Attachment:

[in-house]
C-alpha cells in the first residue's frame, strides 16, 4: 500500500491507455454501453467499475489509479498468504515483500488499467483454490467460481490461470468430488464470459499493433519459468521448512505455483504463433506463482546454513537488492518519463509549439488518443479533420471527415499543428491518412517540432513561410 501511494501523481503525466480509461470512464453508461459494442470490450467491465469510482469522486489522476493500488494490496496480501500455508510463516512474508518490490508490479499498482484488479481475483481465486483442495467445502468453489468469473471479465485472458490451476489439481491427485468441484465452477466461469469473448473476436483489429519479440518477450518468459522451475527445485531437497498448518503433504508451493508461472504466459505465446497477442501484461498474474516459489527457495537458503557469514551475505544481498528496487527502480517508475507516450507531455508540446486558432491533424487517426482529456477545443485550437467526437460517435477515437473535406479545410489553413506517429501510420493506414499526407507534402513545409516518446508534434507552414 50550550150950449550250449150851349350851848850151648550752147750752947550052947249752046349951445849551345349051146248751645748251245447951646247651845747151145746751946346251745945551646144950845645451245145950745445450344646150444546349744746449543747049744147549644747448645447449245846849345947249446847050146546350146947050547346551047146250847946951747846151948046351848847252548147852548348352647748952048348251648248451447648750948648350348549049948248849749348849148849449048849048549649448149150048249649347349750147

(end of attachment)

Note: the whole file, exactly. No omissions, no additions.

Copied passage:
[in-house]
C-alpha cells in the first residue's frame, strides 16, 4: 500500500491507455454501453467499475489509479498468504515483500488499467483454490467460481490461470468430488464470459499493433519459468521448512505455483504463433506463482546454513537488492518519463509549439488518443479533420471527415499543428491518412517540432513561410 501511494501523481503525466480509461470512464453508461459494442470490450467491465469510482469522486489522476493500488494490496496480501500455508510463516512474508518490490508490479499498482484488479481475483481465486483442495467445502468453489468469473471479465485472458490451476489439481491427485468441484465452477466461469469473448473476436483489429519479440518477450518468459522451475527445485531437497498448518503433504508451493508461472504466459505465446497477442501484461498474474516459489527457495537458503557469514551475505544481498528496487527502480517508475507516450507531455508540446486558432491533424487517426482529456477545443485550437467526437460517435477515437473535406479545410489553413506517429501510420493506414499526407507534402513545409516518446508534434507552414 50550550150950449550250449150851349350851848850151648550752147750752947550052947249752046349951445849551345349051146248751645748251245447951646247651845747151145746751946346251745945551646144950845645451245145950745445450344646150444546349744746449543747049744147549644747448645447449245846849345947249446847050146546350146947050547346551047146250847946951747846151948046351848847252548147852548348352647748952048348251648248451447648750948648350348549049948248849749348849148849449048849048549649448149150048249649347349750147